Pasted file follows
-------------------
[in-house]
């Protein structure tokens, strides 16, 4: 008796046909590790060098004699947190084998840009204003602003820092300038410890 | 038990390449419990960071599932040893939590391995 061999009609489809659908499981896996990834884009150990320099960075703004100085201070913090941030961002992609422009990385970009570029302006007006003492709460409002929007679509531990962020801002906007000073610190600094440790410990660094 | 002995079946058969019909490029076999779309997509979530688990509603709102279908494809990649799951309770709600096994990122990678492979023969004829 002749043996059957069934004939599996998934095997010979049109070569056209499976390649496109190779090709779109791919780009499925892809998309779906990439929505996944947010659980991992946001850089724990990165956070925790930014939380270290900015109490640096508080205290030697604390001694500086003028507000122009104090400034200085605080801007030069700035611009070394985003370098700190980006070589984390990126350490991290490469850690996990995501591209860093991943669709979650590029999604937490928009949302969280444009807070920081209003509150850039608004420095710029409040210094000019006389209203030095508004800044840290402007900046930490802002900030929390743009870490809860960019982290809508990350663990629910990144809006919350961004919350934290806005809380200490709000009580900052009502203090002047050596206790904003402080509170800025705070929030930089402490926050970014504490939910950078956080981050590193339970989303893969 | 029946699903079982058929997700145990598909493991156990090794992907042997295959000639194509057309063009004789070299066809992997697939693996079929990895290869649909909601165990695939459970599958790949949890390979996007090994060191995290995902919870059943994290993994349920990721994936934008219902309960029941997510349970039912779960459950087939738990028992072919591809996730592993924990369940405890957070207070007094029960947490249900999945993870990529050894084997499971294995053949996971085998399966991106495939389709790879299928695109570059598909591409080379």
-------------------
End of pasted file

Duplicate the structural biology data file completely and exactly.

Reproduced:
[in-house]
């Protein structure tokens, strides 16, 4: 008796046909590790060098004699947190084998840009204003602003820092300038410890 | 038990390449419990960071599932040893939590391995 061999009609489809659908499981896996990834884009150990320099960075703004100085201070913090941030961002992609422009990385970009570029302006007006003492709460409002929007679509531990962020801002906007000073610190600094440790410990660094 | 002995079946058969019909490029076999779309997509979530688990509603709102279908494809990649799951309770709600096994990122990678492979023969004829 002749043996059957069934004939599996998934095997010979049109070569056209499976390649496109190779090709779109791919780009499925892809998309779906990439929505996944947010659980991992946001850089724990990165956070925790930014939380270290900015109490640096508080205290030697604390001694500086003028507000122009104090400034200085605080801007030069700035611009070394985003370098700190980006070589984390990126350490991290490469850690996990995501591209860093991943669709979650590029999604937490928009949302969280444009807070920081209003509150850039608004420095710029409040210094000019006389209203030095508004800044840290402007900046930490802002900030929390743009870490809860960019982290809508990350663990629910990144809006919350961004919350934290806005809380200490709000009580900052009502203090002047050596206790904003402080509170800025705070929030930089402490926050970014504490939910950078956080981050590193339970989303893969 | 029946699903079982058929997700145990598909493991156990090794992907042997295959000639194509057309063009004789070299066809992997697939693996079929990895290869649909909601165990695939459970599958790949949890390979996007090994060191995290995902919870059943994290993994349920990721994936934008219902309960029941997510349970039912779960459950087939738990028992072919591809996730592993924990369940405890957070207070007094029960947490249900999945993870990529050894084997499971294995053949996971085998399966991106495939389709790879299928695109570059598909591409080379």